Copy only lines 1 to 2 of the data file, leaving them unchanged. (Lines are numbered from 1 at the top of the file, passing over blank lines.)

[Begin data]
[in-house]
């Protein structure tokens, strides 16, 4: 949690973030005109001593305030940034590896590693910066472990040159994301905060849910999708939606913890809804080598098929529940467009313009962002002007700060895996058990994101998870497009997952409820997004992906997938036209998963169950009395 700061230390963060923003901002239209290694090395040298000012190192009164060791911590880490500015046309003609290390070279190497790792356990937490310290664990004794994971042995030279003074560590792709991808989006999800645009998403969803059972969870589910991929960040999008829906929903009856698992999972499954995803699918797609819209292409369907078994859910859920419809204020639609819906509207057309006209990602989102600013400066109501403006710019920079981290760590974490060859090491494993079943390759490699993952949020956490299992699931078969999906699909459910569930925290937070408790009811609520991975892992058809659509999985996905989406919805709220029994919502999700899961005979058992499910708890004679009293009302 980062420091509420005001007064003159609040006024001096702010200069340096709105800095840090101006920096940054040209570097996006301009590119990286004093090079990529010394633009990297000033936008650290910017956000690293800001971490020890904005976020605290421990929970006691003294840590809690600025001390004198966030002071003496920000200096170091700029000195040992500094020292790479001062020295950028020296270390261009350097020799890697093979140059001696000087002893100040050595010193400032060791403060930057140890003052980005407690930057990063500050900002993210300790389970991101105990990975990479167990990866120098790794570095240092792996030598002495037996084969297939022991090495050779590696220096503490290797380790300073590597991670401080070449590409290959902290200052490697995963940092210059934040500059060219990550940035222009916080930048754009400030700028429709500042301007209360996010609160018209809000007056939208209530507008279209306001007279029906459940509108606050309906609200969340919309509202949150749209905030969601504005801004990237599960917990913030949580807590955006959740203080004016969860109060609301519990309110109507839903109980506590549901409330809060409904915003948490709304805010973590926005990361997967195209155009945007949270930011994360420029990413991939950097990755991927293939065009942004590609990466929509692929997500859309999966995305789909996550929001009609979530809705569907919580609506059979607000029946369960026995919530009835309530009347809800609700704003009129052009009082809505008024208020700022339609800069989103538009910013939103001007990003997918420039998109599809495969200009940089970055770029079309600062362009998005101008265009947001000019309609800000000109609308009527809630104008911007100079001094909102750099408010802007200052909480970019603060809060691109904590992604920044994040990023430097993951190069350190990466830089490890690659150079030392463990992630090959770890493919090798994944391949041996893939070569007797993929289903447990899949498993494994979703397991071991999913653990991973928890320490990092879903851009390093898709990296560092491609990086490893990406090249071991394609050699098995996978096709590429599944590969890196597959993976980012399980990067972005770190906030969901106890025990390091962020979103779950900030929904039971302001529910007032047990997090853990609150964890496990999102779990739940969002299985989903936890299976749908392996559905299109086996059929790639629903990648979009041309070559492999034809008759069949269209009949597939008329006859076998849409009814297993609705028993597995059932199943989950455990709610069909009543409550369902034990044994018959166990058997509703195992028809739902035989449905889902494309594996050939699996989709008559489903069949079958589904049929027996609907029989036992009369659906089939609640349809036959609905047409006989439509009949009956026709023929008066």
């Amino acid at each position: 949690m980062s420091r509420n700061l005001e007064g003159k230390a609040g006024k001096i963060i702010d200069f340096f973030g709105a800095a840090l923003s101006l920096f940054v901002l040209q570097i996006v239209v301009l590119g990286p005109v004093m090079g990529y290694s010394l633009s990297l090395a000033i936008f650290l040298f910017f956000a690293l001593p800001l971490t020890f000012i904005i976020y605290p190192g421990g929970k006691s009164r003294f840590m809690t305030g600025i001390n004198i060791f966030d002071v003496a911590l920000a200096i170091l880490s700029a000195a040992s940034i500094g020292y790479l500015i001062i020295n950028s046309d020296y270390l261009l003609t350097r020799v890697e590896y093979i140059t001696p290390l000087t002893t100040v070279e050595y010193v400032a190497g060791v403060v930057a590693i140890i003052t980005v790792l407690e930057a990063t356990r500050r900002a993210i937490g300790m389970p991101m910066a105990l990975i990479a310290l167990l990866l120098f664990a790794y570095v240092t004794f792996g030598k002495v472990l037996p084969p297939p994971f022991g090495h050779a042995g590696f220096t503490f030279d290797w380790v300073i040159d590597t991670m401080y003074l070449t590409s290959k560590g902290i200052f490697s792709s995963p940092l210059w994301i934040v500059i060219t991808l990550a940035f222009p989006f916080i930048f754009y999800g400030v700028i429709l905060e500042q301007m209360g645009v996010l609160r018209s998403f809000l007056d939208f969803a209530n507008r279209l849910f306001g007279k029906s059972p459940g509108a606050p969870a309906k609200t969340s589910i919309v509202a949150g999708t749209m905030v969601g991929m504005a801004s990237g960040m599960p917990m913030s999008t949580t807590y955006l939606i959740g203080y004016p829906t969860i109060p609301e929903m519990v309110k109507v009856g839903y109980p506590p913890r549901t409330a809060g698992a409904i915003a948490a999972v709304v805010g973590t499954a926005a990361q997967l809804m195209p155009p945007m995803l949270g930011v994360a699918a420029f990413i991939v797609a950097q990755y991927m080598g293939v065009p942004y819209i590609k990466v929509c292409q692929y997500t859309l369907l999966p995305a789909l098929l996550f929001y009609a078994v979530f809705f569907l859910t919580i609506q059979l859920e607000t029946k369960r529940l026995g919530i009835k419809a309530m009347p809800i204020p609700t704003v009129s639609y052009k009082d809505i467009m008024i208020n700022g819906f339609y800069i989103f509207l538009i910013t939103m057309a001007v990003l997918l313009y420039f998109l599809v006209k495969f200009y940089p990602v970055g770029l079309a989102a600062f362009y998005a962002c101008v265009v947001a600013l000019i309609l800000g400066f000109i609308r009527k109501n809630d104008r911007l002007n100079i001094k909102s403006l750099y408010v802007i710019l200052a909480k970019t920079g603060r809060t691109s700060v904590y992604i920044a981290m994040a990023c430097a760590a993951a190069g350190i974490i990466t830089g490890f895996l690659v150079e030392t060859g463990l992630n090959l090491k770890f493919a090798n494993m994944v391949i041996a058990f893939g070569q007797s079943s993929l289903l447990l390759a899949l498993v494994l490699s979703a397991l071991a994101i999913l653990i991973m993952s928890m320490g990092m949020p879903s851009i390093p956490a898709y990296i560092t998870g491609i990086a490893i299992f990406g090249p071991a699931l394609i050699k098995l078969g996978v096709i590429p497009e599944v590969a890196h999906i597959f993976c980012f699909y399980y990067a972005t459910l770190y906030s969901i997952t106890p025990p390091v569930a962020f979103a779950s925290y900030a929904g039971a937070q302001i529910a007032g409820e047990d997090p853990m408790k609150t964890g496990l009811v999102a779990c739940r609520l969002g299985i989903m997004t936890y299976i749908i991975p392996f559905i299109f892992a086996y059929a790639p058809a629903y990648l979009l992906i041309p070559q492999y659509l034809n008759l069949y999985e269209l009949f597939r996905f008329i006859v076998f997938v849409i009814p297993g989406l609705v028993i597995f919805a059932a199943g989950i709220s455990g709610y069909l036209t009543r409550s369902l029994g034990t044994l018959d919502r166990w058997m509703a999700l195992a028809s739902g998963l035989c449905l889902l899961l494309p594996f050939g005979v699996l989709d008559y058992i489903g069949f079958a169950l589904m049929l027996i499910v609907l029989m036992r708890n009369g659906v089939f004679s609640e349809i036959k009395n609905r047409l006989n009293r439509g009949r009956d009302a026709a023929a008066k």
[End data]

[in-house]
């Protein structure tokens, strides 16, 4: 949690973030005109001593305030940034590896590693910066472990040159994301905060849910999708939606913890809804080598098929529940467009313009962002002007700060895996058990994101998870497009997952409820997004992906997938036209998963169950009395 700061230390963060923003901002239209290694090395040298000012190192009164060791911590880490500015046309003609290390070279190497790792356990937490310290664990004794994971042995030279003074560590792709991808989006999800645009998403969803059972969870589910991929960040999008829906929903009856698992999972499954995803699918797609819209292409369907078994859910859920419809204020639609819906509207057309006209990602989102600013400066109501403006710019920079981290760590974490060859090491494993079943390759490699993952949020956490299992699931078969999906699909459910569930925290937070408790009811609520991975892992058809659509999985996905989406919805709220029994919502999700899961005979058992499910708890004679009293009302 980062420091509420005001007064003159609040006024001096702010200069340096709105800095840090101006920096940054040209570097996006301009590119990286004093090079990529010394633009990297000033936008650290910017956000690293800001971490020890904005976020605290421990929970006691003294840590809690600025001390004198966030002071003496920000200096170091700029000195040992500094020292790479001062020295950028020296270390261009350097020799890697093979140059001696000087002893100040050595010193400032060791403060930057140890003052980005407690930057990063500050900002993210300790389970991101105990990975990479167990990866120098790794570095240092792996030598002495037996084969297939022991090495050779590696220096503490290797380790300073590597991670401080070449590409290959902290200052490697995963940092210059934040500059060219990550940035222009916080930048754009400030700028429709500042301007209360996010609160018209809000007056939208209530507008279209306001007279029906459940509108606050309906609200969340919309509202949150749209905030969601504005801004990237599960917990913030949580807590955006959740203080004016969860109060609301519990309110109507839903109980506590549901409330809060409904915003948490709304805010973590926005990361997967195209155009945007949270930011994360420029990413991939950097990755991927293939065009942004590609990466929509692929997500859309999966995305789909996550929001009609979530809705569907919580609506059979607000029946369960026995919530009835309530009347809800609700704003009129052009009082809505008024208020700022339609800069989103538009910013939103001007990003997918420039998109599809495969200009940089970055770029079309600062362009998005101008265009947001000019309609800000000109609308009527809630104008911007100079001094909102750099408010802007200052909480970019603060809060691109904590992604920044994040990023430097993951190069350190990466830089490890690659150079030392463990992630090959770890493919090798994944391949041996893939070569007797993929289903447990899949498993494994979703397991071991999913653990991973928890320490990092879903851009390093898709990296560092491609990086490893990406090249071991394609050699098995996978096709590429599944590969890196597959993976980012399980990067972005770190906030969901106890025990390091962020979103779950900030929904039971302001529910007032047990997090853990609150964890496990999102779990739940969002299985989903936890299976749908392996559905299109086996059929790639629903990648979009041309070559492999034809008759069949269209009949597939008329006859076998849409009814297993609705028993597995059932199943989950455990709610069909009543409550369902034990044994018959166990058997509703195992028809739902035989449905889902494309594996050939699996989709008559489903069949079958589904049929027996609907029989036992009369659906089939609640349809036959609905047409006989439509009949009956026709023929008066």